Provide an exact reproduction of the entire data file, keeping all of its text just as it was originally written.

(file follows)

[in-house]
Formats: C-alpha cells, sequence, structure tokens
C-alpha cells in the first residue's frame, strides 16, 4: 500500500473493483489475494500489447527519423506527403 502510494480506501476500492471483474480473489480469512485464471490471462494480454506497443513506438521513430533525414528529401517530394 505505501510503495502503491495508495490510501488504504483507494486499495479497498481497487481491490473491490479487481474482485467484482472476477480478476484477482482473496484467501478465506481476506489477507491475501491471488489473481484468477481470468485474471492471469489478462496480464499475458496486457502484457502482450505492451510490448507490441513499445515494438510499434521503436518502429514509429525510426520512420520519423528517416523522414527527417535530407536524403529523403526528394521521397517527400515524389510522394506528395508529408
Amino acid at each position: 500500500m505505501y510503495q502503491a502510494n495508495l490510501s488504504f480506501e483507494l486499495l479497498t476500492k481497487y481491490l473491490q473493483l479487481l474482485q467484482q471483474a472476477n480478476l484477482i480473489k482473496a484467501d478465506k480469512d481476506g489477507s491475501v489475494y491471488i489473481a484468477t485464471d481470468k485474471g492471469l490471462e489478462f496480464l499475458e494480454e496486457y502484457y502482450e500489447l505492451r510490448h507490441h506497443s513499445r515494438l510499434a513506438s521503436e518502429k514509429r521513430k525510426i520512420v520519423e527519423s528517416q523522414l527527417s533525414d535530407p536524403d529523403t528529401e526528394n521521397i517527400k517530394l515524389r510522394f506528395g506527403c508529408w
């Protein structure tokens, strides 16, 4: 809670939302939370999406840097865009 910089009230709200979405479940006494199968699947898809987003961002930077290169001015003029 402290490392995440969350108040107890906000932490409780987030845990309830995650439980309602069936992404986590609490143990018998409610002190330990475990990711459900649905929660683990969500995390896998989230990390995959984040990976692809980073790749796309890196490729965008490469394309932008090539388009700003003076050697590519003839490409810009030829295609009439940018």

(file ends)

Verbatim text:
[in-house]
Formats: C-alpha cells, sequence, structure tokens
C-alpha cells in the first residue's frame, strides 16, 4: 500500500473493483489475494500489447527519423506527403 502510494480506501476500492471483474480473489480469512485464471490471462494480454506497443513506438521513430533525414528529401517530394 505505501510503495502503491495508495490510501488504504483507494486499495479497498481497487481491490473491490479487481474482485467484482472476477480478476484477482482473496484467501478465506481476506489477507491475501491471488489473481484468477481470468485474471492471469489478462496480464499475458496486457502484457502482450505492451510490448507490441513499445515494438510499434521503436518502429514509429525510426520512420520519423528517416523522414527527417535530407536524403529523403526528394521521397517527400515524389510522394506528395508529408
Amino acid at each position: 500500500m505505501y510503495q502503491a502510494n495508495l490510501s488504504f480506501e483507494l486499495l479497498t476500492k481497487y481491490l473491490q473493483l479487481l474482485q467484482q471483474a472476477n480478476l484477482i480473489k482473496a484467501d478465506k480469512d481476506g489477507s491475501v489475494y491471488i489473481a484468477t485464471d481470468k485474471g492471469l490471462e489478462f496480464l499475458e494480454e496486457y502484457y502482450e500489447l505492451r510490448h507490441h506497443s513499445r515494438l510499434a513506438s521503436e518502429k514509429r521513430k525510426i520512420v520519423e527519423s528517416q523522414l527527417s533525414d535530407p536524403d529523403t528529401e526528394n521521397i517527400k517530394l515524389r510522394f506528395g506527403c508529408w
């Protein structure tokens, strides 16, 4: 809670939302939370999406840097865009 910089009230709200979405479940006494199968699947898809987003961002930077290169001015003029 402290490392995440969350108040107890906000932490409780987030845990309830995650439980309602069936992404986590609490143990018998409610002190330990475990990711459900649905929660683990969500995390896998989230990390995959984040990976692809980073790749796309890196490729965008490469394309932008090539388009700003003076050697590519003839490409810009030829295609009439940018």